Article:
By Anita Higman
Standard Publishing, 2012
Where God Finds You by Anita Higman is a collection of 40 devotions that stands out among all the other devotional material in the market today because of its unique and fresh approach. The vehicle of biblical fiction gives voice to what each character might have felt in his or her situation, followed by Scripture, devotional thought, and questions for personal reflection.
In forty devotional tales, Where God Finds You breathes new life into ancient Bible characters. Live with and learn about more than forty Bible men and women, including the wife of Pontius Pilate, Esther, John the Baptist, Delilah, Lazarus, and Mary Magdalene. Through reflection on Scripture and prayer, you’ll discover a place in each of these lives of vulnerability, tenderness, truth, and love—a place where you can find God . . . and where God finds you.
Where God Finds You is unique among devotional books in that it brings dozens of men and women of the Bible to life through dramatic short stories, connects biblical truths to today’s culture, and offers readers an opportunity to reflect on what they’ve learned. Each devotion features:
• A dramatic retelling of Scripture that allows the reader to crawl into the pages of the Bible
• A quote or paraphrase of the applicable Bible passage in a reader-friendly version
• A personal reflection from the author to help link the passage to life today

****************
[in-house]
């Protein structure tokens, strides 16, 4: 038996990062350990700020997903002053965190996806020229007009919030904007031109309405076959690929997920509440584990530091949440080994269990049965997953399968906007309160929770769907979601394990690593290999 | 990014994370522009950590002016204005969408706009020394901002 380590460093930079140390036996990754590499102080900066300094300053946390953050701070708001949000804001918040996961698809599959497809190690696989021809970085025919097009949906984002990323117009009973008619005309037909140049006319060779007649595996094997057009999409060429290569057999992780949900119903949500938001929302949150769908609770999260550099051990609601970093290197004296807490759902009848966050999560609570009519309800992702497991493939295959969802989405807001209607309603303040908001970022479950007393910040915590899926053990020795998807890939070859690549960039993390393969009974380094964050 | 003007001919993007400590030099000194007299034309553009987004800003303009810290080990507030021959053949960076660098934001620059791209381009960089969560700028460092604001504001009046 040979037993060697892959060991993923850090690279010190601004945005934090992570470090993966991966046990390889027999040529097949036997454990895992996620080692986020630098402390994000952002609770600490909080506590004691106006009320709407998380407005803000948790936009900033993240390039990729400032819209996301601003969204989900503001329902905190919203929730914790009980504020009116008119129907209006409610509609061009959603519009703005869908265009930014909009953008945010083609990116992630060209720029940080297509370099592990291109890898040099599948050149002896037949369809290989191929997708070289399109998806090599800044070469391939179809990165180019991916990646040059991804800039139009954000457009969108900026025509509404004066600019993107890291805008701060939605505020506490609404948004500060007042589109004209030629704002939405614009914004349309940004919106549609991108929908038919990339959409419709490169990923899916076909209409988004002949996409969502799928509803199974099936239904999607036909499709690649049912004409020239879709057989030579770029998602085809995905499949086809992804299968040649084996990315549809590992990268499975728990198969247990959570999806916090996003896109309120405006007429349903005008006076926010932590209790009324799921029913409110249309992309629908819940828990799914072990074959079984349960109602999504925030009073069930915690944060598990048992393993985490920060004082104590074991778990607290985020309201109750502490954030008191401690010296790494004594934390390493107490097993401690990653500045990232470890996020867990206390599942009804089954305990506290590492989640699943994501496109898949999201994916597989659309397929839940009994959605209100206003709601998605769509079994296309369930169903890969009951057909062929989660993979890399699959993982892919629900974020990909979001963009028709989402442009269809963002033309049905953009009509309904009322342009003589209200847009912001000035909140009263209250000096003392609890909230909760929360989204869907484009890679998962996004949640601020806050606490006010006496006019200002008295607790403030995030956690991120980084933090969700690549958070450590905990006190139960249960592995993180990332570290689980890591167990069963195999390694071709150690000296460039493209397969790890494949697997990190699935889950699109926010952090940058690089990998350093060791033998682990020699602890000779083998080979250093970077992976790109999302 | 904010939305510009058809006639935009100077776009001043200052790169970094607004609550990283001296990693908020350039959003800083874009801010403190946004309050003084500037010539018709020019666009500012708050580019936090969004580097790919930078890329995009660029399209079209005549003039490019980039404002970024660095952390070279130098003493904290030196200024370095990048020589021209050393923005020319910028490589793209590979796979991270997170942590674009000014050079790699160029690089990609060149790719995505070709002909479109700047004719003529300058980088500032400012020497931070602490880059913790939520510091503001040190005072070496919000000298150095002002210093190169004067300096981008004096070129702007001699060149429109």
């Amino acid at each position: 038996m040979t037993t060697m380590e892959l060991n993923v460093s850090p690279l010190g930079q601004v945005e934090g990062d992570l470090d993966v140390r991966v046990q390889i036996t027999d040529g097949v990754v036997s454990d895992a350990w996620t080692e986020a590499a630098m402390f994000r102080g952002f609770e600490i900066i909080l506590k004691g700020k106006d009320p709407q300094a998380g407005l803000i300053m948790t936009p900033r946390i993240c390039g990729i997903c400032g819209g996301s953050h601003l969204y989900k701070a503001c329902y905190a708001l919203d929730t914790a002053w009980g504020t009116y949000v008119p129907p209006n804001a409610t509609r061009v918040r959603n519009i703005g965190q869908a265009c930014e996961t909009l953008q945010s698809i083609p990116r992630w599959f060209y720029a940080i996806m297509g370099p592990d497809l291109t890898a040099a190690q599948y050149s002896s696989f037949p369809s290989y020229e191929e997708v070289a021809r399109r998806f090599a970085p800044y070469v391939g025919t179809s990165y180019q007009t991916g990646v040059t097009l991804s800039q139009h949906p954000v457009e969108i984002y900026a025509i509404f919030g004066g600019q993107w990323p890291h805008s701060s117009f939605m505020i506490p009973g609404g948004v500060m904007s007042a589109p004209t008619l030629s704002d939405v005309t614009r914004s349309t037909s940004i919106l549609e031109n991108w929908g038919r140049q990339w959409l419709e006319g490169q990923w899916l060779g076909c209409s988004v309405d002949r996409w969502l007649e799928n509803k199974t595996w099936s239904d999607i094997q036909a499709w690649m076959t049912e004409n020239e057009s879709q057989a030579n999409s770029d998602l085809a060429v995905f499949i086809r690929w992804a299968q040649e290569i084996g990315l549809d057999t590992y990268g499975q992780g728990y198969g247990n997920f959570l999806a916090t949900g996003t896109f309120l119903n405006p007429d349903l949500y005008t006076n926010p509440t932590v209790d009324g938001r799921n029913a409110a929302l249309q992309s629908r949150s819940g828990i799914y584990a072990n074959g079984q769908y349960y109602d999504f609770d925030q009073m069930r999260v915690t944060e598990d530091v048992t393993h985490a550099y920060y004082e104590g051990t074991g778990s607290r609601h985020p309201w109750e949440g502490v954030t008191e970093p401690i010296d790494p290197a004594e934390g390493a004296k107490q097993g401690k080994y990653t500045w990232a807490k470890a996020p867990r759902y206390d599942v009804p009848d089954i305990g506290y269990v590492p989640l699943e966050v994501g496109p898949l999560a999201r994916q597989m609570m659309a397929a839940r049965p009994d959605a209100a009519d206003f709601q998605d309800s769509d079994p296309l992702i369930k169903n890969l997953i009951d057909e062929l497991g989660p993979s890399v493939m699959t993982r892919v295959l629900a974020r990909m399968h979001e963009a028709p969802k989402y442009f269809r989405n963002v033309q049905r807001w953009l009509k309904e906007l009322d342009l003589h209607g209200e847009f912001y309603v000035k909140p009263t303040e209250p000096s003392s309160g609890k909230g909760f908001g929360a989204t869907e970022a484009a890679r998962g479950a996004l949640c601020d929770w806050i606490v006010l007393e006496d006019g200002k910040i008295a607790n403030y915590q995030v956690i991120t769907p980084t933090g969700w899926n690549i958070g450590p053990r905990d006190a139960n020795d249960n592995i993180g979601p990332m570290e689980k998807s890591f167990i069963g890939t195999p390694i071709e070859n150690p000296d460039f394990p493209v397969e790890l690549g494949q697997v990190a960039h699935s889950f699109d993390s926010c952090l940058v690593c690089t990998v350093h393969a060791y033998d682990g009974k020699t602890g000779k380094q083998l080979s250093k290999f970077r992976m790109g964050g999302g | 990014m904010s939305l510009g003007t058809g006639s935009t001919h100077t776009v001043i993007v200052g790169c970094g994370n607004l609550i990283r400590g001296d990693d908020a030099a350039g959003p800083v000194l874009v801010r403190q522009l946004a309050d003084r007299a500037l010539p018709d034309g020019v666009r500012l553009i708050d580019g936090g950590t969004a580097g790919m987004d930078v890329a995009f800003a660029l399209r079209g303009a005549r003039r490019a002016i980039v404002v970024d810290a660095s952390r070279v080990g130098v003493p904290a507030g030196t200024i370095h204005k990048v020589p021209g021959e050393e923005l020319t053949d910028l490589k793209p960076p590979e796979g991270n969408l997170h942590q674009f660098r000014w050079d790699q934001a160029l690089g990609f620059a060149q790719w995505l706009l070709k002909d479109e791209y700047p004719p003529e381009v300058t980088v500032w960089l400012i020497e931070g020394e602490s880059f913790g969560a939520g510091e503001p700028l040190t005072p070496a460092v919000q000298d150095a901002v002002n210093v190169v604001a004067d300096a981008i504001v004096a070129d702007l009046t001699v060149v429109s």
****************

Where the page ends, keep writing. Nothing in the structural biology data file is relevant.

• Prompts for personal reflection or group discussion that lead to practical application
There are a number of excellent devotionals on the market today, but Where God Finds You is different from anything I've seen and is refreshing in its approach, which infuses devotions with first-person biblical fiction. The reflective questions at the end of each chapter are especially well thought out and will cause some serious soul searching. I had to read this book quicker than I would have liked for review purposes, but I'm eager to go back and work my way through at my own pace.
I couldn't pick a favorite character, but a few stood out to me. One devotion revolves around Leah, when her son gave her mandrake plants and Rachel asked for some of them. Anita focuses on the jealousy aspect, writing that "Resentment is a universally acknowledged sentiment, and it doesn't appear just when two women are fighting for the love of a man." And from the man at the pool of Bethesda devotional: "Ever since the Garden of Eden, people have been overlooking what is eternal for what is temporal."
Anita ends the book perfectly with Simeon, as he was blessed to hold the long-awaited Messiah in his arms. "I lay down and closed my eyes, knowing peace. I could see the Christ child in my mind, growing strong and becoming filled with wisdom. The grace of God was on him wherever he went. And the world, the whole of the world, would never be the same again."
The cover pictures a woman with hands held up in openness and surrender, which makes me think it is being targeted to women, but men would enjoy this devotional as well. In fact, 17 out of the 40 devotional characters are male. This is a devotional that all can relate to, from teens on up. I highly recommend this devotional for personal or group discussion.
Visit Anita's website at anitahigman.com to learn more.
This book was provided by BookFun.org in exchange for my honest review.